Still have some lingering learned helplessness surrounding "can I learn things" "can I do things"  "can I connect with people" that I'm trying to deal with.

Thanks, I found this moving. I associate stories like yours with the urge to become stronger/smarter/richer so I can make the suffering stop. Oh, and it reminds me of the story in Harry Potter and the Methods of Rationality where Harry almost decides to sacrifice his life to destroy Azkaban.

Do you think that you would be less altruistic today if you had not had these experiences?

Thanks so much for sharing your story! I found it very moving and inspiring, and I agree with other commenters that it's great to see people explain why they feel so strongly about these things.

Thank you for writing this! Someone recently shared with me the concept of Adverse Childhood Experiences (ACEs). I wonder if people with high ACEs scores find solace in EA 

Wow. I only lived two years with a legal guardian who was similarly intolerant of me for being "weird" and not making friends and loving computers.

Would you say you had some kind of insatiable need to go against your parents' wishes, or was it more like a limitation in which you simply didn't know how to be what they wanted?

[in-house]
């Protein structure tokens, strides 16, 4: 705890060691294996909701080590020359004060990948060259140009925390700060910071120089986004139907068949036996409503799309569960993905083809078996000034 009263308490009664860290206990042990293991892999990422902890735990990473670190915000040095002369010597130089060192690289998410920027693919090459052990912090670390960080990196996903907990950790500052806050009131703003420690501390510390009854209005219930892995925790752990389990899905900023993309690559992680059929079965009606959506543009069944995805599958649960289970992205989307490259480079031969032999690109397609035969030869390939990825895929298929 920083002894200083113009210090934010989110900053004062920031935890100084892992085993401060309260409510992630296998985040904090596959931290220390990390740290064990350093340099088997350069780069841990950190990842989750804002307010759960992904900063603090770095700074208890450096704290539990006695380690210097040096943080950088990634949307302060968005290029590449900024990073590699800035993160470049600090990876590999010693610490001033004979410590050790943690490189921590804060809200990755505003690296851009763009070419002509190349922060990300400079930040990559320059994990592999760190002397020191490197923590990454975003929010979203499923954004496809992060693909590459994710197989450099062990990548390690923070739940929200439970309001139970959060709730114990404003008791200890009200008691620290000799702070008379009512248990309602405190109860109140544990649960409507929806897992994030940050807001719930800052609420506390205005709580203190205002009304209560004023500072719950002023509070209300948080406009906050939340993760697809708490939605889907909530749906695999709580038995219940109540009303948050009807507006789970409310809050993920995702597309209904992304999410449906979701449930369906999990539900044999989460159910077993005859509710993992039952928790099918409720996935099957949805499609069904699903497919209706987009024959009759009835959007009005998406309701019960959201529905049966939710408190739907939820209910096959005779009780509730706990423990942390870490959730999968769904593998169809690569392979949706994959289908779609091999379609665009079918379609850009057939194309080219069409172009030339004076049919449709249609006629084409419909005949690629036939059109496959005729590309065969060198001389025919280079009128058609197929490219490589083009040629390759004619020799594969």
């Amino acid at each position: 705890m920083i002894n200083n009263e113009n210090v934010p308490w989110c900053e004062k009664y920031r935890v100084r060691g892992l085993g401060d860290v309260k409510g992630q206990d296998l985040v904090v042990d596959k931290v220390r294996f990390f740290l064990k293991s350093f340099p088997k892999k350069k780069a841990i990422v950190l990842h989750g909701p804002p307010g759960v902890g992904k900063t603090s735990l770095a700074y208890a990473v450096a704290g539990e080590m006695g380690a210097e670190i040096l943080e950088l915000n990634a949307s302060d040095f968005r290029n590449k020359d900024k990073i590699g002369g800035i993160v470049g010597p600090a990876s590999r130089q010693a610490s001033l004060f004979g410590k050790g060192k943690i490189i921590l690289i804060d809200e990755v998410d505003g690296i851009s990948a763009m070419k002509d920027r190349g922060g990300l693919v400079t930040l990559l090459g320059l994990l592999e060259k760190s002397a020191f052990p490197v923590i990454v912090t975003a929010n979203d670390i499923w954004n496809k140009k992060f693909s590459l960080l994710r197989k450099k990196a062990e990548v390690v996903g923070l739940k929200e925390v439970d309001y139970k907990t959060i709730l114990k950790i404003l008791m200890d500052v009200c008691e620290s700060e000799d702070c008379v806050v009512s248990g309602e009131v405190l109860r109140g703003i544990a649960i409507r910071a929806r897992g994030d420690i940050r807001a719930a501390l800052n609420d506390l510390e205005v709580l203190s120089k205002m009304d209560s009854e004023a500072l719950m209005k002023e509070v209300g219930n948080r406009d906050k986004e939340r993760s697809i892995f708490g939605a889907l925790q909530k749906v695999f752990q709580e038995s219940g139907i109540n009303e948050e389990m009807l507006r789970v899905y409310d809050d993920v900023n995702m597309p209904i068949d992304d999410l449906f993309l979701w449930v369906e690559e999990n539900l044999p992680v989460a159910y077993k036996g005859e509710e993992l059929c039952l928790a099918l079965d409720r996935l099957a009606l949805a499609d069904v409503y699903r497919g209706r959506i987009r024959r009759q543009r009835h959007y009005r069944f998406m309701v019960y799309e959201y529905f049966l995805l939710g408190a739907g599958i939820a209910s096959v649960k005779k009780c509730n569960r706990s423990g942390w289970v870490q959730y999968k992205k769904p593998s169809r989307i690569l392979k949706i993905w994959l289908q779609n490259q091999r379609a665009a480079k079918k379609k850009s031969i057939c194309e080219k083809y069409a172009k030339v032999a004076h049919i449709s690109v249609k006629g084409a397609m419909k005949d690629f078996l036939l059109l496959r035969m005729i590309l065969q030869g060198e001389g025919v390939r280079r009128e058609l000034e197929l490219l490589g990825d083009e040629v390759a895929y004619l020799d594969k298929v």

I'm worried about the same problem in reverse. I'm having a child soon, and worry about her being normal. I don't want normal, I want weird like me! I want a high-curiosity, high-openness, high-altruism, thoughtful, epistemologically strong naturist like myself... which may be out of reach. Maybe she will love to play with Barbie dolls, spend tremendous effort fitting into a school clique, read romance novels, swoon for the next Beiber, and fret about having too few shoes and dresses? There's no EA community in my area to lean on... I wonder if there are any EA children's books.

(Edit: Jeez, EAs sure can be mean with their votes.)

(just a note that it's completely possible to be a bit silly when you're a kid, eg play with Barbie Dolls, read romance novels, swoon for the next Bieber (or the next Taylor Swift), and fret about having too few shoes and dresses... and still be extremely attached to EA principles and dedicate one's life to EA ideas. I did all the above and I would describe myself as high-curiosity, high-openness, high-altruism, thoughtful and really trying to be epistemically strong... I think it's ok to be a bit silly when you're a kid or a teenager... and also still a bit silly when you're an adult? Not sure those "silly stuff" are actually deal-breakers to be ridiculously impactful later on? ) 

Thanks for pointing that out! Of course, my actual worry is that she won't pick up on EA principles when the only EA in her environment is me. I hate to have to move to an overpriced EA hub city to provide more intellectual infrastructure, but it's on the table.